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Managing Editor  | October 2017

Lockheed Martin partnering with Australian university on metal 3-D printing

Lockheed Martin recently announced that it was partnering with the University of Sydney and RMIT University (Melbourne) in Australia to research and develop advanced technologies for defense and commercial space-based applications.



This partnership could lead to advancements in 3-D printing of parts for satellites.
(Wikimedia Commons)


With the University of Sydney, Lockheed will be developing photonic-base filters for microwave radio frequency (RF) signal processing. Using light to send RF signals over fiber-optic lines will make RF filters smaller, more efficient, and allows data to be received much faster.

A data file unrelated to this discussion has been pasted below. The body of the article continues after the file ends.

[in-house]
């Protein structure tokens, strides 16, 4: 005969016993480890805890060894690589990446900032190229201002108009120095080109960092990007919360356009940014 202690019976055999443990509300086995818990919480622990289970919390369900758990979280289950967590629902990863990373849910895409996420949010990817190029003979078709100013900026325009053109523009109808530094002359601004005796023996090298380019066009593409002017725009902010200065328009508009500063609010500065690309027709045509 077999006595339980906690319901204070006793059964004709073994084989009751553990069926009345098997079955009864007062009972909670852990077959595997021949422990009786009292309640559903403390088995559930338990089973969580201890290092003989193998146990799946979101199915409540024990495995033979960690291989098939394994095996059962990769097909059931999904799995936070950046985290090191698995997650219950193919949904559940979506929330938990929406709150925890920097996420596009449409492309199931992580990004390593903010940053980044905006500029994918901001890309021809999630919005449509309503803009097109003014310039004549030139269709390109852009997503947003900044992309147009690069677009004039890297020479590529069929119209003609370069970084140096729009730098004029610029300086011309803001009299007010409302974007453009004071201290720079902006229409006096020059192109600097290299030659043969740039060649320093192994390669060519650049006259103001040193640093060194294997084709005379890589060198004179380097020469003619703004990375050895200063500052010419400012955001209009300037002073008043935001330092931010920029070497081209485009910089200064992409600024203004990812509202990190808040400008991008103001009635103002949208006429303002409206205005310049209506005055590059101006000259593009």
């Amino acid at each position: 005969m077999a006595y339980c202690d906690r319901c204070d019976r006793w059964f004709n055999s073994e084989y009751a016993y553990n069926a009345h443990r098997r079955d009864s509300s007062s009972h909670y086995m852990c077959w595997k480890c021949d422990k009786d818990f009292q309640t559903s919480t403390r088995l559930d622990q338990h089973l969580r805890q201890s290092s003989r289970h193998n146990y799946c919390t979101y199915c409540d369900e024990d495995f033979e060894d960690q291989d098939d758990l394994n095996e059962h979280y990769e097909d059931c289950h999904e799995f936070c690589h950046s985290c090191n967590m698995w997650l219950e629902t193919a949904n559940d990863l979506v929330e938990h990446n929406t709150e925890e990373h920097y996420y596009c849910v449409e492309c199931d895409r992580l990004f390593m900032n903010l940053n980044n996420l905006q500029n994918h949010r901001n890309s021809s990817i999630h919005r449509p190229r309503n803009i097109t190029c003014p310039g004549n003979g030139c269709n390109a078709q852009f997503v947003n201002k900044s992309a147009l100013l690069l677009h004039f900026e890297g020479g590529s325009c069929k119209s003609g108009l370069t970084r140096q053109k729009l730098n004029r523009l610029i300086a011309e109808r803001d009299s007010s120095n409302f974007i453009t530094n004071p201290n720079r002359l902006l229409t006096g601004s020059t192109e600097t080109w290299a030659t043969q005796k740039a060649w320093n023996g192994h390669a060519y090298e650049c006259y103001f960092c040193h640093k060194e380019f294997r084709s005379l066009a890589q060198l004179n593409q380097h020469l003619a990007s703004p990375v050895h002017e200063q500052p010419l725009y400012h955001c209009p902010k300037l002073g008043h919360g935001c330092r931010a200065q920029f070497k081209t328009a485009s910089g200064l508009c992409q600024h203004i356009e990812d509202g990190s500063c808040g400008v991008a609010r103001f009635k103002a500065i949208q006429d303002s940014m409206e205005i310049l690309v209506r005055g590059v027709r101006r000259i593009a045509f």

With RMIT University, Lockheed is working on advanced additive manufacturing processes. In particular, the project will focus on metal 3-D printing to reduce costs without losing quality, which would make it possible to manufacture high-strength, lightweight metal alloy components anywhere.


By advancing the technology of 3-D printed metal, Lockheed Martin is hoping to bolster the production of components for aerospace applications, making them easier to build and speeding up the manufacture of aerospace assemblies.


“Australia’s participation in the development of advanced technologies that will support the utilization, monitoring and exploration of space provides opportunities for innovation, local skilled jobs and growth across our space industry, and clearly demonstrates Australia’s world class R&D capabilities in this area,” said Rod Drury, Managing Director - Australia, Lockheed Martin Space Systems Company.


According to an article about the announcement from 3Ders.org, “The appeal of 3D printing in the aerospace industry is largely because the technology has the potential to create lighter parts (making things easier to ship to space), and could even be used in space to produce anything from tools to habitats on demand.”

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